Olympic Games That Were Discontinued
Olympic Games are considered to be the world’s foremost sports competition. It is a celebration of human excellence. So when hears of the following queer games, once played in the Olympics but later discontinued, one has to ask, ‘what on Earth were they thinking?’ Here is a list of 10 peculiar Olympic Games that were discontinued for good:
10 Peculiar Olympic Games That Were Discontinued For Good
10. PLUNGING FOR DISTANCE
The quirky nature of this sport was known to attract great popularity in 19th and early part of 20th century. It was quiet simple, the participant had to plunge into the water and stay motionless for the next 60 seconds while gliding face-down across the water. It was the distance covered in the water without imparting any propulsion to the body from the arms and legs that came into count. The distance traveled in the 60 seconds were measured. This game had a few variations too. Its soaring popularity, made plunging for distance an official event in the 1904 Summer Olympics but in later years the event was subjected to criticism as “not an athletic event at all.” So by the 1920s it began losing its popularity and slowly disappeared.
9. SWIMMING OBSTACLE RACE
This race, though fun was very exhaustive as well. The participants had to swim over 200 meters distance and the path was full of obstructions. The swimmers had to swim towards a pole, then climbing up the pole had to quickly decent down and scrambling over two boats then again under two more boats, and finally had to swim to the finish line. The men’s 200 metre obstacle event in 1900 Summer Olympics held in Paris was the only swimming obstacle race event in the history of Olympics. Needless to say it was discontinued thereafter.
8. ROPE CLIMB
Most people are aware of this adventure sport, but what they perhaps don’t know is that rope climbing was at one time an Olympic gymnastic event contested between 1896 and 1932. It requires training and strength to pull off this sports in which the competitors attempt to climb up a suspended rope using only their hands. In the older version of the sport, the participant, upon reaching the top would have to touch the circular tambourine and several timers would halt their stop watches at that precise moment. Later one official time was agreed on by the timers. Now-a-days they simply use an electronic timer to count the time each participant take to reach the top.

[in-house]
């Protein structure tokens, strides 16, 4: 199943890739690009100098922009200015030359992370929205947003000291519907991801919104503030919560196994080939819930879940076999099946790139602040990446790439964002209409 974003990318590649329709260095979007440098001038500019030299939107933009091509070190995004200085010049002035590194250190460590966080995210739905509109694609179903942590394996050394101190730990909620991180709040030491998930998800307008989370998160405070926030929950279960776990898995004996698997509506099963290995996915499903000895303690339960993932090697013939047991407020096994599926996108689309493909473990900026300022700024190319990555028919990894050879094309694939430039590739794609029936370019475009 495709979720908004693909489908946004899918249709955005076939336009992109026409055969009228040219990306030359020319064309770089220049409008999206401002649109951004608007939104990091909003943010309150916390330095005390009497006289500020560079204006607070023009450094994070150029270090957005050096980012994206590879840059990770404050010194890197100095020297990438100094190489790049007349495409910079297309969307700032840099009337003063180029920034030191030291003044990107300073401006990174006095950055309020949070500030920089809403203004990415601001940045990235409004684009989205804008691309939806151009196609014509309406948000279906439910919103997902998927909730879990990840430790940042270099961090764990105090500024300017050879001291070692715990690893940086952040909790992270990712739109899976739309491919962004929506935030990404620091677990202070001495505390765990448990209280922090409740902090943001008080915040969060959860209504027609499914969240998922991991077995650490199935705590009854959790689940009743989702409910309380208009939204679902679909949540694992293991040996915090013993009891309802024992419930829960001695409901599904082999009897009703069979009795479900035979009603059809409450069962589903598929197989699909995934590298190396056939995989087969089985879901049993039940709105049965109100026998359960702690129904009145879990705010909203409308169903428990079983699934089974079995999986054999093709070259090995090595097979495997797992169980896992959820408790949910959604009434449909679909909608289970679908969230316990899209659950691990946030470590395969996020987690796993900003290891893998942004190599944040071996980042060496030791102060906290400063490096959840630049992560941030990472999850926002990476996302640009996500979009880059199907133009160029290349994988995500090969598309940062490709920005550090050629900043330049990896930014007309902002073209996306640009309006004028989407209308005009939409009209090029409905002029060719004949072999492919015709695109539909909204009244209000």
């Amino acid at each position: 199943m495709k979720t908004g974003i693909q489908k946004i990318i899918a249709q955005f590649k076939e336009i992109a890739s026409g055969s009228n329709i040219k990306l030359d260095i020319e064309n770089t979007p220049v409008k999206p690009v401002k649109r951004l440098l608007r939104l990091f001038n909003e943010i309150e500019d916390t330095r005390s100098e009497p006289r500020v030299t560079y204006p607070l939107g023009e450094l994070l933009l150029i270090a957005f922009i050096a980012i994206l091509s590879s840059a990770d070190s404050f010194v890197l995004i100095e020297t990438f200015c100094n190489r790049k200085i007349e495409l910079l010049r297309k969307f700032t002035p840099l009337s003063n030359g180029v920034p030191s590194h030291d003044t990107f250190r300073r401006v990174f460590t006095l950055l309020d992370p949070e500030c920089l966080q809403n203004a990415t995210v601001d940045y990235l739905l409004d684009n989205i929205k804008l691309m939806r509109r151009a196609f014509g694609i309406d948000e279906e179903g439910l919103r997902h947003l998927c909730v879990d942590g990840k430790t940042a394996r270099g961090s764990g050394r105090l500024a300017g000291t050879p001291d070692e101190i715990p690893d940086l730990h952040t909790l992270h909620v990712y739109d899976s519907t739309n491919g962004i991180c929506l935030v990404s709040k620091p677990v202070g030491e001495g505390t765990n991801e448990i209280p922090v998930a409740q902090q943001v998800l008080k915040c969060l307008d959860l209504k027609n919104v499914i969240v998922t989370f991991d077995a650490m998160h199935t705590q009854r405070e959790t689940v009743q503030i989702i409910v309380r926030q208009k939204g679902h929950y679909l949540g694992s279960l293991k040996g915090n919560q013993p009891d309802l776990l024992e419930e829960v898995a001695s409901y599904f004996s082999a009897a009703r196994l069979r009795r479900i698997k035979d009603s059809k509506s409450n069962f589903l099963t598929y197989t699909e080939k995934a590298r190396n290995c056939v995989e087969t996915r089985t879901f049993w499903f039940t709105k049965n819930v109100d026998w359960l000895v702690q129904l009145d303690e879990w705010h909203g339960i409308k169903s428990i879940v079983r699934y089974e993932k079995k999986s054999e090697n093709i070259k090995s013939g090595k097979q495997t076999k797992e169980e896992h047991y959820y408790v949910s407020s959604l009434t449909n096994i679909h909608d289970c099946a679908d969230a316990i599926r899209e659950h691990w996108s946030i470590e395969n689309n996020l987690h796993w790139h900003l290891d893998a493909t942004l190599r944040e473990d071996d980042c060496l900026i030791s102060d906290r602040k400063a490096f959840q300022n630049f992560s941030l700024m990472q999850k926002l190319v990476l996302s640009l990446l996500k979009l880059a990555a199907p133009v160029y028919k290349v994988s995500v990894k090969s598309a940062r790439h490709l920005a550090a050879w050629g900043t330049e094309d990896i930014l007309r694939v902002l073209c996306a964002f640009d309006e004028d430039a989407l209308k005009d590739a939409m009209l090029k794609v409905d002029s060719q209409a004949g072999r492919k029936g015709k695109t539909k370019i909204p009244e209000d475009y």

Interesting trivia – In a late 2011 interview with the Rolling Stone Magazine, George Clooney revealed having his first orgasm at the age of 6 or 7 while climbing a rope.
Having its origin in the 1880s, Roque became very popular in the first quarter of the 20th century, so much so that fans named it as ‘the Game of the Century’. It was actually an American variation on the French sport of croquet and to be sure, the name itself was acquired by removing the letters ‘c’ & ‘t’ from croquet. The game is played with short-handled mallets on a hard court that is bounded by a concrete wall against which the ball rebounds and retrieves. In the 1904 St. Louis Olympics, Roque was played with participants’ only from the US. The game is still played by a few people in the United States
Interesting trivia – Roque was mentioned in Stephen King’s novel ‘The Shining’. Though in the film version the character of Jack was shown wielding an axe, in the book it was a roque mallet.
6. JEU DE PAUME
Translated in English as ‘palm game’, Jeu de Paume’ was a ball game that originated in France. This game was a precursor of tennis but was played indoors and without any rackets. Initially played with bare hands, then gloved hands, following this came the small paddle which ultimately made way for the modern day racket. Even long after the introduction of rackets the name remained ‘Jeu de Paume’, it was much later that the name changed to ‘tennis’. The game had its exhibition at the 1908 Summer Olympics and again the 1924 Summer Olympics it was played as an exhibition event.
5. TUG OF WAR
The tug of war is basically a rope pulling event that is something of a test of strength. The name sounds very dramatic for a game that merely involves two teams hauling at the opposite ends of a rope. It was only in the 19th century that the phrase ‘tug of war’ came to be associated with the game. Its exact origin is doubt-able but it is believed to have been practised in ancient Egypt, Greece and China. At one time, the Mohave Indians used this game to settle disputes. It was included in the Olympics of 1900, 1904, 1908, 1912 and 1920. In the 1908 Games, the London police force won the Gold medal.